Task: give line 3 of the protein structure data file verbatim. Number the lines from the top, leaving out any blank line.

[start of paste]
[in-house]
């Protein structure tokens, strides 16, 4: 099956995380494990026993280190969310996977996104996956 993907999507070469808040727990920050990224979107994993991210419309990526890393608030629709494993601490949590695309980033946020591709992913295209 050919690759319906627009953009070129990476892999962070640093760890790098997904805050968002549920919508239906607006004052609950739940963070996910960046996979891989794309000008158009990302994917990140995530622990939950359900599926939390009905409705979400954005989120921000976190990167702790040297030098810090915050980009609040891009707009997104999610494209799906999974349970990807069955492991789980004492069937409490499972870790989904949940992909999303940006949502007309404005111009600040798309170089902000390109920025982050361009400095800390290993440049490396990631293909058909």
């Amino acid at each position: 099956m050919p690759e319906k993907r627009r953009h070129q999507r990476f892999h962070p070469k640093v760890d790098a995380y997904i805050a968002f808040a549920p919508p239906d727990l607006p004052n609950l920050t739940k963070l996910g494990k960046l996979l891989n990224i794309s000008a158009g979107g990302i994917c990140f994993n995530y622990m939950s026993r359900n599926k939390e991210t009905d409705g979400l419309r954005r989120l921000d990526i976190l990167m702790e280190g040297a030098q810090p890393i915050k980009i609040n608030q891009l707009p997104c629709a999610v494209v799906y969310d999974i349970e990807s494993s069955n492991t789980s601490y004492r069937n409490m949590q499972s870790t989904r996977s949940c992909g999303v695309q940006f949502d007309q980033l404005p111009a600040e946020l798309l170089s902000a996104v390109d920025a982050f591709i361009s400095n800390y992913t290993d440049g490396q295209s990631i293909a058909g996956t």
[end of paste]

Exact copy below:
């Amino acid at each position: 099956m050919p690759e319906k993907r627009r953009h070129q999507r990476f892999h962070p070469k640093v760890d790098a995380y997904i805050a968002f808040a549920p919508p239906d727990l607006p004052n609950l920050t739940k963070l996910g494990k960046l996979l891989n990224i794309s000008a158009g979107g990302i994917c990140f994993n995530y622990m939950s026993r359900n599926k939390e991210t009905d409705g979400l419309r954005r989120l921000d990526i976190l990167m702790e280190g040297a030098q810090p890393i915050k980009i609040n608030q891009l707009p997104c629709a999610v494209v799906y969310d999974i349970e990807s494993s069955n492991t789980s601490y004492r069937n409490m949590q499972s870790t989904r996977s949940c992909g999303v695309q940006f949502d007309q980033l404005p111009a600040e946020l798309l170089s902000a996104v390109d920025a982050f591709i361009s400095n800390y992913t290993d440049g490396q295209s990631i293909a058909g996956t």